Life in the (Medi)fast lane
If you use consumer testimonials in your ads or have clients who do, check out the FTC’s settlement with Jason Pharmaceuticals, a subsidiary of the diet company, Medifast, Inc. But to really explore what the case is about, we’ll need to take a trip back to 1992. (Sorry -- we should have asked our UK consumer protection counterparts to let us borrow the TARDIS for this.)
1992 is when the FTC settled a case with Jason for allegedly deceptive weight loss claims. The order barred the company from making unsupported promises about losing weight or keeping it off.
Fast forward to the present. According to the FTC, at least since 2009, Jason ran ads that featured unsupported weight loss claims about low-calorie meal substitutes, including Medifast’s “5 and 1” plan.
The ads made prominent use of consumer testimonials. Here’s just one example: “Why Medifast? Three great reasons. Cynthia Lujan lost 70 lbs. on Medifast! Cindy Daniels lost 43 lbs. on Medifast! Jennifer Lilly lost 70 lbs. on Medifast! You can lose 2 to 5 pounds per week on Medifast." Another ad said: “TRUST MEDIFAST. THE PROGRAM THE DOCTORS RECOMMEND. Jeff & Maureen lost a combined 169 lbs.!”
In most ads, the only disclaimer was a small, inconspicuous “Results will vary” in print or a rushed statement on radio or TV. The complaint alleges that the ads conveyed to consumers that users of the Medifast low-calorie diet program will likely lose 2 to 5 pounds per week, that the results of the people in the ads were typical of what users would get, and that users will likely lose more than 30 pounds. The FTC says that Jason didn’t have proof to back up those claims.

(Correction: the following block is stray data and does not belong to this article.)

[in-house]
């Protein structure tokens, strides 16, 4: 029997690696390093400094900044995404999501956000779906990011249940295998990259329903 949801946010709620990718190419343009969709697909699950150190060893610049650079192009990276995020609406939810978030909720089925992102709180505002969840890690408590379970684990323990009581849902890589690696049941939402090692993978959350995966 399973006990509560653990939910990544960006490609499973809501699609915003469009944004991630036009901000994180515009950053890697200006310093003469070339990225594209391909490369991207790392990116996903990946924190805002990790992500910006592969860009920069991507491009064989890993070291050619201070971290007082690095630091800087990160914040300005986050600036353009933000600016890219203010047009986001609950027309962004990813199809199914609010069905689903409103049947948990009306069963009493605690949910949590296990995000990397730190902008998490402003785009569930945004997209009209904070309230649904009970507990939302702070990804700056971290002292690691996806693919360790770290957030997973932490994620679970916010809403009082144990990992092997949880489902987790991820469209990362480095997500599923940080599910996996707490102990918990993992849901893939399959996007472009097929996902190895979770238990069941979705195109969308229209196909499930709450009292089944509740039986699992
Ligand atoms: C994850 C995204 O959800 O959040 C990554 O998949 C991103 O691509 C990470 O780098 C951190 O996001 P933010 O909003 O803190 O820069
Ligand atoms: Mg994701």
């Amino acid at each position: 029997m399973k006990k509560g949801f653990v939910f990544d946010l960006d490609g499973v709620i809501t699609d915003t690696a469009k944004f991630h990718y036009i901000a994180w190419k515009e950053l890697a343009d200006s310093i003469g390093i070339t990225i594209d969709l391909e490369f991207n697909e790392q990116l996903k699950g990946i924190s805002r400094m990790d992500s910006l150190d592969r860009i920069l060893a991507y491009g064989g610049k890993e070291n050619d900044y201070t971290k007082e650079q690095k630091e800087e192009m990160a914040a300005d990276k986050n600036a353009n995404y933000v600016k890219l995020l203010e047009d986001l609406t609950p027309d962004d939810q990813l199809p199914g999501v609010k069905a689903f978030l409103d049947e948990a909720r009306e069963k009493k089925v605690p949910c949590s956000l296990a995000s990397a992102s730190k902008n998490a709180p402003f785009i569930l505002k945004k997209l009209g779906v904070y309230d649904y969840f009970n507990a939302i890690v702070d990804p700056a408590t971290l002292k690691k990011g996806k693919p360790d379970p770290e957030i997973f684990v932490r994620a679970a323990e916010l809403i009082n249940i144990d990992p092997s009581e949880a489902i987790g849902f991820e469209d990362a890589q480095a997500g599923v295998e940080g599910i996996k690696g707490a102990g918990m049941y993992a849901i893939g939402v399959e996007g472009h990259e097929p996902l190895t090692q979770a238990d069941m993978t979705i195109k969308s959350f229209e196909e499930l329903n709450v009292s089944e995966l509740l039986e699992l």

What about that “Results will vary”? The complaint says it wasn’t sufficient to change the net impression that Medifast users could expect the get the results featured in the ads.
To settle charges that it violated the 1992 order, Jason will pay a $3.7 million civil penalty. In addition, the company is barred from misrepresenting that people who use any low-calorie meal replacement program, including the Medifast “5 and 1” plan, can expect to get the same results as an endorser or can lose a particular amount of weight or maintain weight loss. To support clams like that, the company will need at least one adequate and well-controlled human clinical study of the low-calorie meal replacement program or a study that follows a protocol laid out in detail in the settlement.
The company also will need appropriate scientific evidence to back up any other claim about the health benefits, safety, or side effects or any low-calorie meal replacement program. In addition, the new order bars misrepresentations that any doctor, health professional, or endorser recommends a weight loss product, program, service, drug, or dietary supplement.
What can other marketers take from the settlement? First, as the FTC has said for decades, companies need sound science to support health claims, including weight loss representations. Second, “results will vary”-type “disclaimers” aren’t likely to disclaim anything. That’s why it’s important to consider the net impression conveyed by your testimonials. Read the FTC's Endorsement Guides for more on using testimonials in your ads. Third, once a company is under order, the FTC takes enforcement seriously.